The Exploding Pinwheel

The dog training objective in this exercise is to teach the dog to take ownership of the pinwheel, as though it were a single obstacle with multiple elements, rather like the weave poles. The exercise, and the diligent practice of doing the exercise, has several other benefits:

  • The dog will adopt a powerful obstacle focus for jumps and hurdles;
  • Teach and reinforce a powerful directional command: “Go On!”
  • The dog will learn to work independently at a distance from his handler;
  • The pinwheel becomes an element in competition that allows the handler to gain advantage in field position.

“Exploding” pinwheel possibly conjures an image of wings and jump bars flying everywhere as if blown up dynamite. Just to settle down the imagery… exploding means in this context that the pinwheel gradually expands away from a center position.

The Basic Set


We begin with a pinwheel drawn tight and close together. When making this introduction the bars must be kept very low so that it is safe for the big and fast dogs. As in all progressive exercises the steps should be small and incremental to ensure that the dog continues to succeed.

The handler will work the dog out in a clockwise direction, then stop to praise and reward the dog, and then resume in the anti-clockwise direction and then again praise and reward the dog.

As a basic objective is to teach the “Go On!” directional, the dog trainer should give that verbal cue to keep working. Rather than saying “jump – jump – jump – jump”… after the initial command to jump simply to tell the dog “Go on! Go On!”

The dog being unsuccessful in a training exercise is as important to our training method as is the dog being successful. When the dog is successful, he gets praise and reward. When the dog does not succeed, he is denied both praise and reward. We rely on the cleverness of the dog to sort out what he must do when the handler says a certain word, and holds his body thusly, to earn that reward.



As the pinwheel explodes to a greater extent the focus of the handler becomes more important. For the purpose of this discussion the handler’s focus is indicated by what is he looking at, what he is pointing at, what he is facing. The focus of the handler must agree with the focus of the dog.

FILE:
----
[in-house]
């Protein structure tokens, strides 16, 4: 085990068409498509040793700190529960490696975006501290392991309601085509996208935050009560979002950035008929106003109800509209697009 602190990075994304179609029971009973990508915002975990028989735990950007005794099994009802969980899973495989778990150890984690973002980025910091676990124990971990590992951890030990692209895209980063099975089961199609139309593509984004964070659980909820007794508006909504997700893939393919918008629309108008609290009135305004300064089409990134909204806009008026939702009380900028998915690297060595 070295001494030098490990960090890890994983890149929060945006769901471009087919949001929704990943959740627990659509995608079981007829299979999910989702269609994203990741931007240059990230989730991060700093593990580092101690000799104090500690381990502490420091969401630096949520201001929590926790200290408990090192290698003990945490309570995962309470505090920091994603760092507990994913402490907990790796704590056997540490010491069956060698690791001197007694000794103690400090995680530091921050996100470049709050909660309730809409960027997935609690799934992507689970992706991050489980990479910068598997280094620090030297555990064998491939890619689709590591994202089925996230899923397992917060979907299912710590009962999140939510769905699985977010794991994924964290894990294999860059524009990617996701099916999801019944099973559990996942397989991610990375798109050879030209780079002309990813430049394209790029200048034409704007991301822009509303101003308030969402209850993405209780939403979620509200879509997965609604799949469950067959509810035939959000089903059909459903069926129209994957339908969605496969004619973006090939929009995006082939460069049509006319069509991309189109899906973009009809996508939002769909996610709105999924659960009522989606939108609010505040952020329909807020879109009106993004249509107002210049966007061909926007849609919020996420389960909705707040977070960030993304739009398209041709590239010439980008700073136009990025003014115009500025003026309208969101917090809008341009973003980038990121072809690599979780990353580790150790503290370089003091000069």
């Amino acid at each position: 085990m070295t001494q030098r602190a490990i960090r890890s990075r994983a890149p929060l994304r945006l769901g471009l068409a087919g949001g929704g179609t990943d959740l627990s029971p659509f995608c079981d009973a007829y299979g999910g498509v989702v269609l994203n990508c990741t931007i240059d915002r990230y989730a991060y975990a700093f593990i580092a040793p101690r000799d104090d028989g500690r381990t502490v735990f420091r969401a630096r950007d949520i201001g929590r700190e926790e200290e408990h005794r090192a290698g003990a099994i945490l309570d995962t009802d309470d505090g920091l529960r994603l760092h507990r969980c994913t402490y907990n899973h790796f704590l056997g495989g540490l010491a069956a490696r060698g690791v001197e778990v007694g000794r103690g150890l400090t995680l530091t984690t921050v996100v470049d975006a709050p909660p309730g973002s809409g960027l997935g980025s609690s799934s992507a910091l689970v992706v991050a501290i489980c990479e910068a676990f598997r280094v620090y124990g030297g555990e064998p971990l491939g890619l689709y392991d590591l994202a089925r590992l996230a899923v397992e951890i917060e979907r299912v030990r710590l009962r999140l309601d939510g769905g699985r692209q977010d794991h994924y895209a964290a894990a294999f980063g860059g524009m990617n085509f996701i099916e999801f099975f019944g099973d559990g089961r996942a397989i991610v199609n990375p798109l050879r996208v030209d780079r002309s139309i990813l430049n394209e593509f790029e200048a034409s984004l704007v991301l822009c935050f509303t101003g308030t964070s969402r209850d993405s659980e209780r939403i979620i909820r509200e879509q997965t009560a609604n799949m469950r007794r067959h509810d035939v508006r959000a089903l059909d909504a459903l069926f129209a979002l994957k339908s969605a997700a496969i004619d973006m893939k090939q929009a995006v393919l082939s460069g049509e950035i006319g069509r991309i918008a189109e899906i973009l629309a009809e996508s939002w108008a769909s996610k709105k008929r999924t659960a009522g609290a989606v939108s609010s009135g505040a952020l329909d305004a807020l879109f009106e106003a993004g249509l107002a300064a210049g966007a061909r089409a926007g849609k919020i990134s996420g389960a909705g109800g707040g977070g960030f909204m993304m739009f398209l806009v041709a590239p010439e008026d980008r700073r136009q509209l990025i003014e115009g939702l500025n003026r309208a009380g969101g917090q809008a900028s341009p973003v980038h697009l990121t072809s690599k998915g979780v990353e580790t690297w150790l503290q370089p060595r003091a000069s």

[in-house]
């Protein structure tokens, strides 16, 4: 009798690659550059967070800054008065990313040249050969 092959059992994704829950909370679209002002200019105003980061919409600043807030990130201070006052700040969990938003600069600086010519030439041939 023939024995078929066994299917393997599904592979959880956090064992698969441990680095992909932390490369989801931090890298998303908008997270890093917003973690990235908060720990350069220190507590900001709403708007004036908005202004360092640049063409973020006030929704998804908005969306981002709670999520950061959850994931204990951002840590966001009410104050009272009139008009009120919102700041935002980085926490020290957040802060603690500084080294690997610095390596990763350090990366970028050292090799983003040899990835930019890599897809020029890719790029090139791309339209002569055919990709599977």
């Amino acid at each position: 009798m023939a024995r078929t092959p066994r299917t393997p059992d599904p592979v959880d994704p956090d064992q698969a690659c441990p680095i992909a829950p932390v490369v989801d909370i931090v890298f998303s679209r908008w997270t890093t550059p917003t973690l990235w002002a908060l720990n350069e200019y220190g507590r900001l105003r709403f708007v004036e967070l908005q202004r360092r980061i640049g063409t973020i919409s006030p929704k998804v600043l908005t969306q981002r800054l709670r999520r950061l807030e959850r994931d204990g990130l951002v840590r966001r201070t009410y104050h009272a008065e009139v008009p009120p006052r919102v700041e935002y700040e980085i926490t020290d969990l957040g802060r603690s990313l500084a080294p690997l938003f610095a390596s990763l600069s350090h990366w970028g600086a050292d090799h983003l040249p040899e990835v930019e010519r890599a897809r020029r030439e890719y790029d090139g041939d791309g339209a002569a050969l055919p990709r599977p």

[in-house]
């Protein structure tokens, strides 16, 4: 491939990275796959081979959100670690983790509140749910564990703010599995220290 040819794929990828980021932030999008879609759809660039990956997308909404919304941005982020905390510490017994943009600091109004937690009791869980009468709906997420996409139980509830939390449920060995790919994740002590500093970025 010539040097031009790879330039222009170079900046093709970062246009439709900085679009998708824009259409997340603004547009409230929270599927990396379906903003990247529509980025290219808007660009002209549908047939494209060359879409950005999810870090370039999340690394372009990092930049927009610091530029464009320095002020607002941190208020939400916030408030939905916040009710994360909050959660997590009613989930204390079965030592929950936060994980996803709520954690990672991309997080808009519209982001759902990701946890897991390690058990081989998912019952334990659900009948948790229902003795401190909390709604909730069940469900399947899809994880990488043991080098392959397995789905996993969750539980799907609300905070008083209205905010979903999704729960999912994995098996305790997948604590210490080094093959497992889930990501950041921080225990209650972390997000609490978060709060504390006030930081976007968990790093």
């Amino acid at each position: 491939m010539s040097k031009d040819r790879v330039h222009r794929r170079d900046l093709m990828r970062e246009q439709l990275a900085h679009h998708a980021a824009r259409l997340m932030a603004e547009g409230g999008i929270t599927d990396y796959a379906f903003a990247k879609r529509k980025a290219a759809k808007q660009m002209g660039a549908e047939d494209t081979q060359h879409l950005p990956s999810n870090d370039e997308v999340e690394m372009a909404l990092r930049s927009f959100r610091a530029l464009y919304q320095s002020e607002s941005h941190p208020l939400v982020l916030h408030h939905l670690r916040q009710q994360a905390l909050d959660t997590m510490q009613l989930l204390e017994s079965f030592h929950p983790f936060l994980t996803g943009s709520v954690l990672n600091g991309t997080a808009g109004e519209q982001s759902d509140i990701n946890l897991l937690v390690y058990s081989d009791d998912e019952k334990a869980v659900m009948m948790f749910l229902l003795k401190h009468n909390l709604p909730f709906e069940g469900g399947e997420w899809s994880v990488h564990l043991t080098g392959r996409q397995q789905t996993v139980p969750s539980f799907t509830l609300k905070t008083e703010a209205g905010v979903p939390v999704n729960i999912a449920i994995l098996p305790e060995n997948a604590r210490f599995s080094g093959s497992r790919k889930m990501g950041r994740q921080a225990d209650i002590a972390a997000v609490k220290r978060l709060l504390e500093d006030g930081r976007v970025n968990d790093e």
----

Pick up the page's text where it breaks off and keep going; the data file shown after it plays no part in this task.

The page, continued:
The extent to which the pinwheel gets bigger depends on success. If the dog “gets it”… next time you make it a bit bigger.

Not every session will be perfect. That is the nature of dog training.

Though While the basic four-sided pinwheel was the training vehicle, the performance skills learned by the dog apply to jumping sequences with more jumps, occupying considerably more real estate. A basic objective from the beginning was to teach the dog to seek out jumps and get over them without requiring the handler to run in and micro-manage the simple performance of each jump.


A proofing exercise, as in the video above, gives important closure to the introduction of the exercise. Be very clear though, that this is a skill that needs refreshment and reinforcement over time.


The proofing exercise was conducted on our NDAL league course in May, 2019. All of our league courses suggest opportunities for very basic training objectives.

Note that I do this training with young dogs. I am convinced that training in the first year of a dog’s life cements the dog’s understanding of performance and behavior.

I have in my library a hundred or more recordings of dogs training with this exercise. I started doing this training and developing methodology roughly 20 years ago with my old boy Bogie. I really miss my boy and appreciate everything that he taught me.

The recordings selected here are intended to provide a concise overview of the methodology.

Something Fun

Phoenix Chasing Kory 1.wmv


Playful Pinwheels ~ Thinking Outside the Box

Editor’s Note:

I want to share with you something I wrote more than ten years ago. I wrote this before I was afflicted with arthritis. You’ll note a bit of disdain for moving “badly” as though it were a matter of sloth, rather than a physical limitation. In any case, it should be a good read for you who will play the game at a full run.